Senator Edward Kennedy: A Friend of Kenya Passes on

JRAlilaTheLuoDreamers'OdysseyIn the death of Senator Ted Kennedy earlier today, Kenya has lost the visible symbol of a family whose fingerprints are found in every corner of Kenya, and whose concern for democracy in Kenya is a as old as the nation itself. Before most of the faces on Facebook were born, there was the Kennedy Airlifts (what Kenyans call Mboya Airlifts) which decades later continue to leave open the widest window for undergraduate as well as Graduate eduction opportunities for Kenyan students in the United States of America, and continue to fuel a western-bent in cultural/political thought among the average Kenyan intelligentsia. In most of its history, Kenya has always in an ideological pull with the pull to the West being the greater. The Kennedy’s influenced this long-lasting ideological bias.
If you are as old as me, then you must remember the brief phenomenon of a Levis-jeans-wearing Karl Marx throwing stones at the police during riots along Koinanage Street in Nairobi or Juja Road in Kahawa on a five-meal-a-day academic program at the University of Nairobi and its Kenyatta College. This was a grandson of a colonial Chief—a dude who has committed class suicide, demanding a socialist course for Kenya; a dude you would meet with his or her lover in a Western movie theatre in downtown Nairobi; a dude who would be the District Officer of Garrissa the following year—preaching the virtues of the a good government during the day, and escorting contraband goods (jeans) during the night; a sociopolitical and a sociocultural contradiction fed on the breast milks of the Mboya/Kennedy Airlift to America and Odinga Airlift to Kiev, Belgrade, Budapest or Moscow. Given our collective capitalist-orientation as Kenyans, and given that a seed of that Airlift in the name of President Barack H. Obama now sits at the citadel of world power from where the Kennedys influenced the reaches of American Power, we Kenyans must feel proud of the Kennedy name. Ted Kennedy passed the touch to Obama hardly two years ago amidst a contentious political race among Democrats, and Mr. Obama never looked back. Fifty years and counting, Mboya and President Kennedy passed on, the new captain of the Kennedy ship in Sen. Ted Kennedy will not see today’s sunset, but their marks on us Kenyans will live on in thought and practice, and in President Barack H. Obama in the White House.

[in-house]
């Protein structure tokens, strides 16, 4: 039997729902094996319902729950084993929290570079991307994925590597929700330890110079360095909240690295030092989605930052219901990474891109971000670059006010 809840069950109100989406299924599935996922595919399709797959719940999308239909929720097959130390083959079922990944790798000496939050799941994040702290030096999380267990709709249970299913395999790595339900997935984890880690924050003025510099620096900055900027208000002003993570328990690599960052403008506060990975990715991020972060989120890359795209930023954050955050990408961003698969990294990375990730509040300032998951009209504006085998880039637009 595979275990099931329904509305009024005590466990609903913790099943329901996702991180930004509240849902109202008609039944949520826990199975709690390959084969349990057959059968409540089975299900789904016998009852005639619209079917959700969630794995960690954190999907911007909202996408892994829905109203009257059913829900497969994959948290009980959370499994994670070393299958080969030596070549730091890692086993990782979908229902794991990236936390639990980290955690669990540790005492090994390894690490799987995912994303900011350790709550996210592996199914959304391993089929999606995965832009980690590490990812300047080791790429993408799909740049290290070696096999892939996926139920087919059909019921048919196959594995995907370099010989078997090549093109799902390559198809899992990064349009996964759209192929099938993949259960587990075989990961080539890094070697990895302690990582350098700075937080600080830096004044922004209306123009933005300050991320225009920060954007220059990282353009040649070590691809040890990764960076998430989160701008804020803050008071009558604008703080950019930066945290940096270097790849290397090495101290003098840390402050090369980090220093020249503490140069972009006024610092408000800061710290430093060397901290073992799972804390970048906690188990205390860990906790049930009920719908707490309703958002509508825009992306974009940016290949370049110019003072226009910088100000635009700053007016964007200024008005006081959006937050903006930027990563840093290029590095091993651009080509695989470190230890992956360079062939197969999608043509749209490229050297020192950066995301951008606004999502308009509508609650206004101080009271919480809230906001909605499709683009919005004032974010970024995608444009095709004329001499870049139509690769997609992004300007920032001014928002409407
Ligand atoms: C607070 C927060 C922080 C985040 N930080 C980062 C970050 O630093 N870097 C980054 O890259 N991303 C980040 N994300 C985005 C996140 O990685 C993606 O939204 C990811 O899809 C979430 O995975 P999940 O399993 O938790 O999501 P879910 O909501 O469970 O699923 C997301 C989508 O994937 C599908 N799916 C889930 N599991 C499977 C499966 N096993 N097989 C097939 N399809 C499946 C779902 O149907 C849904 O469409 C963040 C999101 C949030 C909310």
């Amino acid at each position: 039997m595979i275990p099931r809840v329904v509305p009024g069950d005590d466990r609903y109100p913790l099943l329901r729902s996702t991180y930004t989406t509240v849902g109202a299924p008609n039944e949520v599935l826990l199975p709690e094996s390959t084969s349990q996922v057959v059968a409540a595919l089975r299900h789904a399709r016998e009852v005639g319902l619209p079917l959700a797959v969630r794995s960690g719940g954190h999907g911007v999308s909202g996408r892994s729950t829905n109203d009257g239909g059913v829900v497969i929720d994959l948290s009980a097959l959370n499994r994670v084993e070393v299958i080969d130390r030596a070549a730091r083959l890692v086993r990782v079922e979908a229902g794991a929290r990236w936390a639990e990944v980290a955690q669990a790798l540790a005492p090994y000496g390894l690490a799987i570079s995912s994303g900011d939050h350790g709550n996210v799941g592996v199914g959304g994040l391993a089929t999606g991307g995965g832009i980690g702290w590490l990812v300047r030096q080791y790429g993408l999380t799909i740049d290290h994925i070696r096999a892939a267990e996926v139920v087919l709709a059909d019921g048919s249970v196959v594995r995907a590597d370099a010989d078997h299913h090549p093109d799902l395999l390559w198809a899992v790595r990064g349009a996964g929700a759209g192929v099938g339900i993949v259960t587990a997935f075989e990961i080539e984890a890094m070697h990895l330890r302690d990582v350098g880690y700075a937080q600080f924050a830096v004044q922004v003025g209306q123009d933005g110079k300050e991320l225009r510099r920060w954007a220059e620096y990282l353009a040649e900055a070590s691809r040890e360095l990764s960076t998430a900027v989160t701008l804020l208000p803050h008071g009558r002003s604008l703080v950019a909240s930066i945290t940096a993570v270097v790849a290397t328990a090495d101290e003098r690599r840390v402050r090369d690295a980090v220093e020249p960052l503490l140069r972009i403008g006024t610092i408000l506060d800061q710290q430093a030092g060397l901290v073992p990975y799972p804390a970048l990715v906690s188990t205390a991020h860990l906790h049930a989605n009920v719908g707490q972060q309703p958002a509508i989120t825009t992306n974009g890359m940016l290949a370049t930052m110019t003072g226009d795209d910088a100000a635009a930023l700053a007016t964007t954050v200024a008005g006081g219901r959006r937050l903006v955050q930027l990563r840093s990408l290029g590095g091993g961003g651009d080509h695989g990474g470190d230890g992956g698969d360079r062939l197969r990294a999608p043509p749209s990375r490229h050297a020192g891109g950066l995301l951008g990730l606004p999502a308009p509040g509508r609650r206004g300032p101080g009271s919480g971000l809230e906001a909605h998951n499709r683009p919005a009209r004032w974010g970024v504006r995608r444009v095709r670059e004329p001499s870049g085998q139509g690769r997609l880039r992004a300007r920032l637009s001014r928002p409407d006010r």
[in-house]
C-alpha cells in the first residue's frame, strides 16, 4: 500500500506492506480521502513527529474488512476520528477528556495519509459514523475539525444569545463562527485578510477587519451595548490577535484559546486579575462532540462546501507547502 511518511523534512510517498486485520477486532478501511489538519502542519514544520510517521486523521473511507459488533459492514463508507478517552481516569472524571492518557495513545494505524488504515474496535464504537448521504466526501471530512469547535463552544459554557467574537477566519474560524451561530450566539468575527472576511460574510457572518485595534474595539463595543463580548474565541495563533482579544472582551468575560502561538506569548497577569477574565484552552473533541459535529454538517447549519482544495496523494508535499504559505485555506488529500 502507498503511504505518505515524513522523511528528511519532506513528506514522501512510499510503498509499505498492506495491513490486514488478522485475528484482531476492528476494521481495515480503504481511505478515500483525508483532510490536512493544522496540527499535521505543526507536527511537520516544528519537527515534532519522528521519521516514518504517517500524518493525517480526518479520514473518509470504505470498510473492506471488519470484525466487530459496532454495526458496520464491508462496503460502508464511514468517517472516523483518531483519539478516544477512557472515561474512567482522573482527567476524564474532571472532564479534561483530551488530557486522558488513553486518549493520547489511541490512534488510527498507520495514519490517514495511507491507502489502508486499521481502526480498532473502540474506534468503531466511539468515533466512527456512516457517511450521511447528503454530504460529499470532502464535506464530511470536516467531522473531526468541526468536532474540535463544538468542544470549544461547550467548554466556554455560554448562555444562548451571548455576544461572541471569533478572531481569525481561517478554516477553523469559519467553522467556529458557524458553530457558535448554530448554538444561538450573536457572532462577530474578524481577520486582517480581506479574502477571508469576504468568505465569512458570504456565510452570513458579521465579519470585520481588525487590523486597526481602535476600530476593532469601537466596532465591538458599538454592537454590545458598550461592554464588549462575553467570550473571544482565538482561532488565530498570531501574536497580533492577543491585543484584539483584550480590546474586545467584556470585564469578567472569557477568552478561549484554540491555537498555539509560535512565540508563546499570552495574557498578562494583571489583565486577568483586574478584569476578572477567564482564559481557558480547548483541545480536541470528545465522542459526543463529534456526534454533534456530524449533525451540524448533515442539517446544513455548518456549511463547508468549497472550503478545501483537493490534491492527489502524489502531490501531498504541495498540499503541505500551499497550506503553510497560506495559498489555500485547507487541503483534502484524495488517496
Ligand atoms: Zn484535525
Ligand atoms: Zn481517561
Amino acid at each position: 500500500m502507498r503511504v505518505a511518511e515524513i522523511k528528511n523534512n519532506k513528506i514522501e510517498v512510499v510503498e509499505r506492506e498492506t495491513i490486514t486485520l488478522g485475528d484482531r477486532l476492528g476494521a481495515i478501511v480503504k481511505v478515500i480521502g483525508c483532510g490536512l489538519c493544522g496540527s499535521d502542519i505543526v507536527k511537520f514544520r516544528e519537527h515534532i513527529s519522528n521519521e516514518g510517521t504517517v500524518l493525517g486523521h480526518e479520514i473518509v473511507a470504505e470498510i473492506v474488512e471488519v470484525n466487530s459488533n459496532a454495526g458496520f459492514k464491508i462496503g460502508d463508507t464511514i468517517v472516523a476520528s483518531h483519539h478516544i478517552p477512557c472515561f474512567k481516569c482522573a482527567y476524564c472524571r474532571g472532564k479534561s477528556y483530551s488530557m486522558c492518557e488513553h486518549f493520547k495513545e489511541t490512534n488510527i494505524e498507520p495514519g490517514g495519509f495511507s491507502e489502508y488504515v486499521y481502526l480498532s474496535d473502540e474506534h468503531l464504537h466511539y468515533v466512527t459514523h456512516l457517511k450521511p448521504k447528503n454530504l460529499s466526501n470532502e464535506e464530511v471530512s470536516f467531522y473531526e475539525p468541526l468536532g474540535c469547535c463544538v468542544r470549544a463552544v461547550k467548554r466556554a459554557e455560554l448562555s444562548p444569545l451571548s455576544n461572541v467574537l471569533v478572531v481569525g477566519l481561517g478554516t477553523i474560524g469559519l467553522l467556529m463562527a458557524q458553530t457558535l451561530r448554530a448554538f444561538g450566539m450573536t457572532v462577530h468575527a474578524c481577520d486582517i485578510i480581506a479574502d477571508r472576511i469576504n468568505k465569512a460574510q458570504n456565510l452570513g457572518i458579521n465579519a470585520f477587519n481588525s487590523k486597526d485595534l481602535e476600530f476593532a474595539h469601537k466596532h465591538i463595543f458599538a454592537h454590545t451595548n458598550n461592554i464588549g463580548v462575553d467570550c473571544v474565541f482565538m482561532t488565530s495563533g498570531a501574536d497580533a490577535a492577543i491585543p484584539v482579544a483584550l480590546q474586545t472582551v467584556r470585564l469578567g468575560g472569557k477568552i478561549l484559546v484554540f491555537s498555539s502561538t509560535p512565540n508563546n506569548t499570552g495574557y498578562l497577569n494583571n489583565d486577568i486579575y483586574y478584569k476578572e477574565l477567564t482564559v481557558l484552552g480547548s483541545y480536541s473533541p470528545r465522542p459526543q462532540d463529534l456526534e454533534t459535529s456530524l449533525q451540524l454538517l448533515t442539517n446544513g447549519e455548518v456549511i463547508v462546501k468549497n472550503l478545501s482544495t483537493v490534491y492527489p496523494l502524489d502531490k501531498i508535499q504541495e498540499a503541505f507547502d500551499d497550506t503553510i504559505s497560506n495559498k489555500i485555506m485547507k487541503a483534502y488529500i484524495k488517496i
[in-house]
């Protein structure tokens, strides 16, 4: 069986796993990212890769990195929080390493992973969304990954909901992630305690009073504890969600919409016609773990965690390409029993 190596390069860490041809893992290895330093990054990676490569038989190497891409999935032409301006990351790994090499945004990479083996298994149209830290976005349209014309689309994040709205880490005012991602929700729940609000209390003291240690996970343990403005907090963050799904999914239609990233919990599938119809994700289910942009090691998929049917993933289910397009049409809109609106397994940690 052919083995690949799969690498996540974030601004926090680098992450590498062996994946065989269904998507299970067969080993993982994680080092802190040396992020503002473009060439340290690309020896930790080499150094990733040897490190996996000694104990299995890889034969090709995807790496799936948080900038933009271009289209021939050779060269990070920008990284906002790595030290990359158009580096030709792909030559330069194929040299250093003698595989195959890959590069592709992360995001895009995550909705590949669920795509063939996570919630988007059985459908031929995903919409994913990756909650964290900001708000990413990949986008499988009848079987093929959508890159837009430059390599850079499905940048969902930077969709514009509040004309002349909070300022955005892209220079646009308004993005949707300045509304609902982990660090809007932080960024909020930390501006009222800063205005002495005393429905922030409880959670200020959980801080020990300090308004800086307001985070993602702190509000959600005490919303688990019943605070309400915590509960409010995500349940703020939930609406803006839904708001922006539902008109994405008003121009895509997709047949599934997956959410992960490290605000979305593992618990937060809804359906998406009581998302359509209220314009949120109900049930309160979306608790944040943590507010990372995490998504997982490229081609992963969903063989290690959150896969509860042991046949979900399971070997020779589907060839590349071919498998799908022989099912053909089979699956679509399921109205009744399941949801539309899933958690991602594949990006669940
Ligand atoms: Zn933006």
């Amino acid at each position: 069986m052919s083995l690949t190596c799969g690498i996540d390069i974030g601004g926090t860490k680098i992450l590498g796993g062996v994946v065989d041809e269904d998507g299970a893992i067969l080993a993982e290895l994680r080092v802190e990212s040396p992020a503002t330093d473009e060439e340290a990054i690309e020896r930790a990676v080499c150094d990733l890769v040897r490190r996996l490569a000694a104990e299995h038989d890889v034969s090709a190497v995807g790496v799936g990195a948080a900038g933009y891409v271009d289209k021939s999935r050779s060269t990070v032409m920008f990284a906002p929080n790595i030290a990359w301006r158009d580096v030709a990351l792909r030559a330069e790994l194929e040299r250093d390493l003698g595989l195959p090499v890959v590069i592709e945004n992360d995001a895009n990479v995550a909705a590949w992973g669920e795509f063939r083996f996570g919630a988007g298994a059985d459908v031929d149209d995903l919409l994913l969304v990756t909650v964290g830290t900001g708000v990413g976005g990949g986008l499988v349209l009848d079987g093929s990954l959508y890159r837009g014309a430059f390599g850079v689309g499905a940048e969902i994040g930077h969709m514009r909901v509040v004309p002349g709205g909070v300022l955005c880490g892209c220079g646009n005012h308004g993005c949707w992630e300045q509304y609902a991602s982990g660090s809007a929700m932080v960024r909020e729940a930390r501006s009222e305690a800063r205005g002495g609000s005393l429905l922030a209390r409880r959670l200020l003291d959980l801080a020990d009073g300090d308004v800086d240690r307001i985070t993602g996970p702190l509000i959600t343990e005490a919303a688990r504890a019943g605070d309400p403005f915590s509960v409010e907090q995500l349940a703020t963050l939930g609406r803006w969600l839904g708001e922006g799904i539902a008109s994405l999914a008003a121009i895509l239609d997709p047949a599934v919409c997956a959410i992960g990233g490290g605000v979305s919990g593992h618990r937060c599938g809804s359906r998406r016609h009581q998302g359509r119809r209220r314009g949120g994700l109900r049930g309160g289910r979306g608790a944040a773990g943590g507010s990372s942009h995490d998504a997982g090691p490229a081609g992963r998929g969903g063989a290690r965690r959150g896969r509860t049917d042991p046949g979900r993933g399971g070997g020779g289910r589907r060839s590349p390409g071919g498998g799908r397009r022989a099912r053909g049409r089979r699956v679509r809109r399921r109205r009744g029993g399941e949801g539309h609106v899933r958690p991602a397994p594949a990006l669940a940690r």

Go well Senator Ted Kennedy!

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